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The Stillers vs. R.G. Tebow III

October 26, 2012 by Palmer Sucks

Stillers vs. Washington Redskins Game Preview

Thanks to a couple of injuries over in Baltimore, the Stillers surprisingly find themselves back in the AFC North hunt. Sunday’s slopfest in Cincy netted a win (Mike “Stonehands” Wallace notwithstanding) thanks to an amazing sequence of plays at the end of the first half. The bruising running of Jon Dwyer didn’t hurt, either – like I’ve said, this is a first-round talent if he can get his head out of the sixth.

Yeah, Woodley caught the fluke pick, but the turnover – and the subsequent TD – was a season-defining switch. Had the Steelers gone into the locker room down 8 or even 11 points, I doubt they win that game – and say goodbye to the 2012 campaign. Look now for the Stillers to head north, and the Bengals south, for the winter.

The more the Ravens have to depend on Flacco, the more I like the Stillers chances. With Baltimore on the bye week, the team has a real chance to close the gap.

The Stillers now face the Washington Redskins, brimming with confidence despite their 3-4 record. The thrill is back in Redskinland thanks to flashy rookie Robert Griffin III, who comes in as hyped as any player in recent memory. Griffin’s stats don’t look like any first year player’s: he’s notched an impressive 101.8 QB rating, with a highly respectable 8.47 YPA. Last week the Redskins were a late fumble away from upsetting the Giants, whose players couldn’t praise him enough after the game.

How far has the RGIII jock-riding gone? Coffee and donuts connoisseur Peter King is already predicting the Redskins will “compete for multiple titles” with their new QB. PTI yakmeister Barry Wilbon has taken things a step further, proclaiming Griffin the MVP of the entire league, after a whopping seven games. (Personally, I found the whole pre-season RGIII commercial blitzkrieg annoying – I mean, at least win a freakin’ game before we see your face all over the TV screen.) Maybe we should call him “Cam Newton II,” instead. It’s gotten that bad.

Unlike the Colts, whose rookie QB struggles with a gutted team starting over from scratch, the Redskins are veteran squad a decent QB away from contending. Only the recent procession of stiffs behind center have prevented them from reaching respectability. Washington boasts stars like Brian Orakpo, and with Griffin standing tall, the Redskins are built to win now. So far, he looks like the man for the job.

Griffin has help not only with personnel, but scheme. Washington has employed the collegiate read-option offense to protect Griffin from having to decipher pro defenses. That, of course, equates to what Denver did last year with Tim Tebow. (The similarities can’t be denied – both Tebow and Griffin are known as runners who’ve excelled in simple offenses; both also have reputations as good citizens who wear their faith on their sleeves. Together these two young God-Squaders have cornered the market on NFL popularity.)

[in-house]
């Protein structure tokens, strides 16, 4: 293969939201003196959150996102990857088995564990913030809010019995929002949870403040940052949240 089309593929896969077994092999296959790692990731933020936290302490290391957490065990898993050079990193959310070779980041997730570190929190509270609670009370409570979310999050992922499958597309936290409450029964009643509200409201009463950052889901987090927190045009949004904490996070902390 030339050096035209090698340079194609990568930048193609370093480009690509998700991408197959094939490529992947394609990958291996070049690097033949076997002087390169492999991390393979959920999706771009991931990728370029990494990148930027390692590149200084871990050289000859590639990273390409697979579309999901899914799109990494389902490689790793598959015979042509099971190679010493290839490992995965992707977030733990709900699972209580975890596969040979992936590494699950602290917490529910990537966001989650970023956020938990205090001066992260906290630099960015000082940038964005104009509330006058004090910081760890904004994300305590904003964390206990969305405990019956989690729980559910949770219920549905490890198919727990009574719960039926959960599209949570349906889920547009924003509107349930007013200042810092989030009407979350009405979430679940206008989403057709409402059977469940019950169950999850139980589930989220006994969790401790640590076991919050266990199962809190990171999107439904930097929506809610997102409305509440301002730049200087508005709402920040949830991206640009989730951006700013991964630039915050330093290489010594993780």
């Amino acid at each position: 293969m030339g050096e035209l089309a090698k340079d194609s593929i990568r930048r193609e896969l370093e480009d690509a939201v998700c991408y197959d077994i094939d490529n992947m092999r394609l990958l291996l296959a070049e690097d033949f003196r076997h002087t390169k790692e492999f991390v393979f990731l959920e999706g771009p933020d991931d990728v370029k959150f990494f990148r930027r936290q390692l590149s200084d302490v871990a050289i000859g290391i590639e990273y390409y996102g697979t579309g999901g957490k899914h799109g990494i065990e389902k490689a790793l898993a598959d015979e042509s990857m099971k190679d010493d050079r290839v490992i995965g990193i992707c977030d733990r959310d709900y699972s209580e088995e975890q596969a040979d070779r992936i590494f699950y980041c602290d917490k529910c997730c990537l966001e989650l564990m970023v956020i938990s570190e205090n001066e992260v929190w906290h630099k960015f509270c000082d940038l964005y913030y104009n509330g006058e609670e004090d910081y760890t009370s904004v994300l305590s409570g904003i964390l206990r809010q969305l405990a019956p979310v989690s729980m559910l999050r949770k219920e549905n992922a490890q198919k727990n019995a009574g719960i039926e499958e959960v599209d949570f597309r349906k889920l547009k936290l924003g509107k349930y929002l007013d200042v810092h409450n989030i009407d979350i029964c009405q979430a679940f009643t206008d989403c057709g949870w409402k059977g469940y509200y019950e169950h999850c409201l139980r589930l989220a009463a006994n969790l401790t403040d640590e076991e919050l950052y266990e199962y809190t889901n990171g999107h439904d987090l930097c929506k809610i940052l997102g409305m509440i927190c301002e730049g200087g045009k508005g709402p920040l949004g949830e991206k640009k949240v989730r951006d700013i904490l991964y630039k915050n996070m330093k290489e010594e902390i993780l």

The Redskins’ offense relies on the read-option, in the form of the “Pistol.” The Pistol is similar to the shotgun, except the running back lines up three yards behind the QB. First used by Nevada, the Pistol quickly caught on in college football, and was adopted a couple seasons ago by schools like UCLA. Lately the Ohio U. Bobcats have used it to break into the AP Top 25.

As a guy who watches a lot of MAC football, I’m fairly familiar with this offense. When used in the pros, it takes the pre-snap pressure off the passer, as the QB will read the defensive rush rather than their coverages. For example, in the Pistol the QB will follow the DE’s eyes (much as he would the safety’s in a pro-pass set). If the targeted DE (or LB, depending on the key) appears to be locked on to the QB, the QB can pitch to the back. If the DE appears to be following the back, the QB can pull the ball down and run, or throw an outlet pass. The idea is to give the QB a quick, simple decision, rather than look over a number of defenders downfield.

Football on the Fly

In the pro passing set, reads are made pre-snap. The QB can choose to audible to another play based on what he sees from the defense, but he usually doesn’t. Generally the offense goes with the play that’s called, then executes it. Not so with the Pistol: the QB makes pre-reads too, but most of the decisions are made after the ball’s been snapped. That’s why the zone-blitz scheme can have trouble fooling the Pistol QB – it doesn’t matter how well you’ve disguised pre-snap, the QB’s going to decide what to do only after the defenders start coming. (This comes in handy for protecting inexperienced QBs from sophisticated coverage and blitz packages.)

Last week the Redskins ran a typical play out of the Pistol, having Griffin read the rush and determine where the left DE was keying. In this clever play wrinkle, a bubble-screen to the WR, the running back became the lead blocker for the wide receiver – who wound up going 25+ yards for a touchdown.